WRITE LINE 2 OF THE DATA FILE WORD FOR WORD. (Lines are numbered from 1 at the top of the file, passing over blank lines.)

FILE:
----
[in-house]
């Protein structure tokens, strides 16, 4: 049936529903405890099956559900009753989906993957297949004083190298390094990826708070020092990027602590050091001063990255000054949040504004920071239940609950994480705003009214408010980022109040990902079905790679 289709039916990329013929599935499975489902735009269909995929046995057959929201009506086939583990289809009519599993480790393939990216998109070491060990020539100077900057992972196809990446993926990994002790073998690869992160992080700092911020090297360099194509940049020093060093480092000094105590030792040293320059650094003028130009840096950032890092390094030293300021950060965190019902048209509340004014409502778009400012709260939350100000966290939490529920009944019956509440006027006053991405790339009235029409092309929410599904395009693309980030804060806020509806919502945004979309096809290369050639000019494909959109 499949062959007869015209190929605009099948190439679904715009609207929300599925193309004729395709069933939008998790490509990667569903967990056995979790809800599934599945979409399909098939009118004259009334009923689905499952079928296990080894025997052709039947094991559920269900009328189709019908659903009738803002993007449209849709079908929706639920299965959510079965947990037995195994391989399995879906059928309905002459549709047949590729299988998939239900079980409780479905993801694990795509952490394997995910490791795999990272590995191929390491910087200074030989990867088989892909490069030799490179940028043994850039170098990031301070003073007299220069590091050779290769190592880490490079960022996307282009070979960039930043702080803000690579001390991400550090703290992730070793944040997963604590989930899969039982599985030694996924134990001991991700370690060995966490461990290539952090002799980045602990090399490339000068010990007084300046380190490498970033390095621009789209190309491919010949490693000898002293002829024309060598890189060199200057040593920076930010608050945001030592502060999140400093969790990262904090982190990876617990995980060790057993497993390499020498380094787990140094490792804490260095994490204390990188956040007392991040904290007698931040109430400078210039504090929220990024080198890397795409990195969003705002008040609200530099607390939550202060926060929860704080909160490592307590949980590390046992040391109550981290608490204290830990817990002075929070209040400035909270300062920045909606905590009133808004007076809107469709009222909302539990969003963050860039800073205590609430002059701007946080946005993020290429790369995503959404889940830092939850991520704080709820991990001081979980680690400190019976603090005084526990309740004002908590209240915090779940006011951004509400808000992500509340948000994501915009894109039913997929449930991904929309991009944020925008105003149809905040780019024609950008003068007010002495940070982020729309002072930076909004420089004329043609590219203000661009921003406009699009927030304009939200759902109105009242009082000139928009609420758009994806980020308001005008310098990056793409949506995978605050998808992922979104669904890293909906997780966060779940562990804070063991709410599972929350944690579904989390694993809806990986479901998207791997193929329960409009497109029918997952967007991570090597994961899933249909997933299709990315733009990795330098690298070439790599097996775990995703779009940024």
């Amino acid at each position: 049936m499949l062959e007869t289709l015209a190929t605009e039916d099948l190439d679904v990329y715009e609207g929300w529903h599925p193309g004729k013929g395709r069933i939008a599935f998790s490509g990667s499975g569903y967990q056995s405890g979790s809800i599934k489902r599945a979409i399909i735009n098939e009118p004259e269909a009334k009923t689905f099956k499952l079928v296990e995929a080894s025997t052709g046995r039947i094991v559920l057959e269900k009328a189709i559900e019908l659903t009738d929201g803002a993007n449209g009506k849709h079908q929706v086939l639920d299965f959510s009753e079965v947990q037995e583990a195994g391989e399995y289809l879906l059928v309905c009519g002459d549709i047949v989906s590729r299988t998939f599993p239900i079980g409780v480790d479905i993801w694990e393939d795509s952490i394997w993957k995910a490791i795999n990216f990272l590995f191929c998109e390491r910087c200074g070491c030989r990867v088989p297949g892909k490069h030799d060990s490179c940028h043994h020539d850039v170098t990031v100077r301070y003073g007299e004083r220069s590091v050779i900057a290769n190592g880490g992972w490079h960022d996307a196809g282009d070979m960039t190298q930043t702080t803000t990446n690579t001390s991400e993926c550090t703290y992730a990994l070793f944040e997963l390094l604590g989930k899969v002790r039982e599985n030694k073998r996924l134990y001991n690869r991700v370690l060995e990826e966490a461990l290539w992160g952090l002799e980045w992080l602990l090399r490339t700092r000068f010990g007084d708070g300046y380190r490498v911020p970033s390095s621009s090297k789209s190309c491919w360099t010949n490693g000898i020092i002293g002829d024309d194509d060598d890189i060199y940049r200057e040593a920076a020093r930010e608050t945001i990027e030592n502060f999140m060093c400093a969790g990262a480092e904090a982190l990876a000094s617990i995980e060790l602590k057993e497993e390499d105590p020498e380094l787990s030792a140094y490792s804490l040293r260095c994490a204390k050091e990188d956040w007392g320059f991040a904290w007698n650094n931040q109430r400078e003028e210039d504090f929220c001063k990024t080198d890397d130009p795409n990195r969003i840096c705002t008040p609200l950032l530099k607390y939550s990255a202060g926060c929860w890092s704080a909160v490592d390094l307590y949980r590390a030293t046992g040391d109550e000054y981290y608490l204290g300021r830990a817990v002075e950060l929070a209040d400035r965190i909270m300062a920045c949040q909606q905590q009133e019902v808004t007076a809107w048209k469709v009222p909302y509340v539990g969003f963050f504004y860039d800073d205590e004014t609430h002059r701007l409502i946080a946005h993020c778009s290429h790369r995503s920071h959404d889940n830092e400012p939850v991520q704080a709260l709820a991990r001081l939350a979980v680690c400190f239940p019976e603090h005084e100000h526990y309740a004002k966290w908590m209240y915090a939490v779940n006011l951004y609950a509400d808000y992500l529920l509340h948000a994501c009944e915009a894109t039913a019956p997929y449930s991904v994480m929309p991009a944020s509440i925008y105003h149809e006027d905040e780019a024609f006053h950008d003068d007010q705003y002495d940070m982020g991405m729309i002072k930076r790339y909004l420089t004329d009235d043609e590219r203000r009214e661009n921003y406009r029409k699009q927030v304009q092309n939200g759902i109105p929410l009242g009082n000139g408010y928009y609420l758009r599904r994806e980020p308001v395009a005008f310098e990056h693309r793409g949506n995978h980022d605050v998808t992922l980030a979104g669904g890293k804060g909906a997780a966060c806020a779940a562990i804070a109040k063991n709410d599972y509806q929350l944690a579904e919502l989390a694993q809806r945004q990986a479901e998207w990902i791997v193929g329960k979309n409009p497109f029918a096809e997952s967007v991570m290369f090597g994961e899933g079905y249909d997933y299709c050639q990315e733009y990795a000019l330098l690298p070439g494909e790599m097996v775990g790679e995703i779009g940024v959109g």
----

């Protein structure tokens, strides 16, 4: 049936529903405890099956559900009753989906993957297949004083190298390094990826708070020092990027602590050091001063990255000054949040504004920071239940609950994480705003009214408010980022109040990902079905790679 289709039916990329013929599935499975489902735009269909995929046995057959929201009506086939583990289809009519599993480790393939990216998109070491060990020539100077900057992972196809990446993926990994002790073998690869992160992080700092911020090297360099194509940049020093060093480092000094105590030792040293320059650094003028130009840096950032890092390094030293300021950060965190019902048209509340004014409502778009400012709260939350100000966290939490529920009944019956509440006027006053991405790339009235029409092309929410599904395009693309980030804060806020509806919502945004979309096809290369050639000019494909959109 499949062959007869015209190929605009099948190439679904715009609207929300599925193309004729395709069933939008998790490509990667569903967990056995979790809800599934599945979409399909098939009118004259009334009923689905499952079928296990080894025997052709039947094991559920269900009328189709019908659903009738803002993007449209849709079908929706639920299965959510079965947990037995195994391989399995879906059928309905002459549709047949590729299988998939239900079980409780479905993801694990795509952490394997995910490791795999990272590995191929390491910087200074030989990867088989892909490069030799490179940028043994850039170098990031301070003073007299220069590091050779290769190592880490490079960022996307282009070979960039930043702080803000690579001390991400550090703290992730070793944040997963604590989930899969039982599985030694996924134990001991991700370690060995966490461990290539952090002799980045602990090399490339000068010990007084300046380190490498970033390095621009789209190309491919010949490693000898002293002829024309060598890189060199200057040593920076930010608050945001030592502060999140400093969790990262904090982190990876617990995980060790057993497993390499020498380094787990140094490792804490260095994490204390990188956040007392991040904290007698931040109430400078210039504090929220990024080198890397795409990195969003705002008040609200530099607390939550202060926060929860704080909160490592307590949980590390046992040391109550981290608490204290830990817990002075929070209040400035909270300062920045909606905590009133808004007076809107469709009222909302539990969003963050860039800073205590609430002059701007946080946005993020290429790369995503959404889940830092939850991520704080709820991990001081979980680690400190019976603090005084526990309740004002908590209240915090779940006011951004509400808000992500509340948000994501915009894109039913997929449930991904929309991009944020925008105003149809905040780019024609950008003068007010002495940070982020729309002072930076909004420089004329043609590219203000661009921003406009699009927030304009939200759902109105009242009082000139928009609420758009994806980020308001005008310098990056793409949506995978605050998808992922979104669904890293909906997780966060779940562990804070063991709410599972929350944690579904989390694993809806990986479901998207791997193929329960409009497109029918997952967007991570090597994961899933249909997933299709990315733009990795330098690298070439790599097996775990995703779009940024």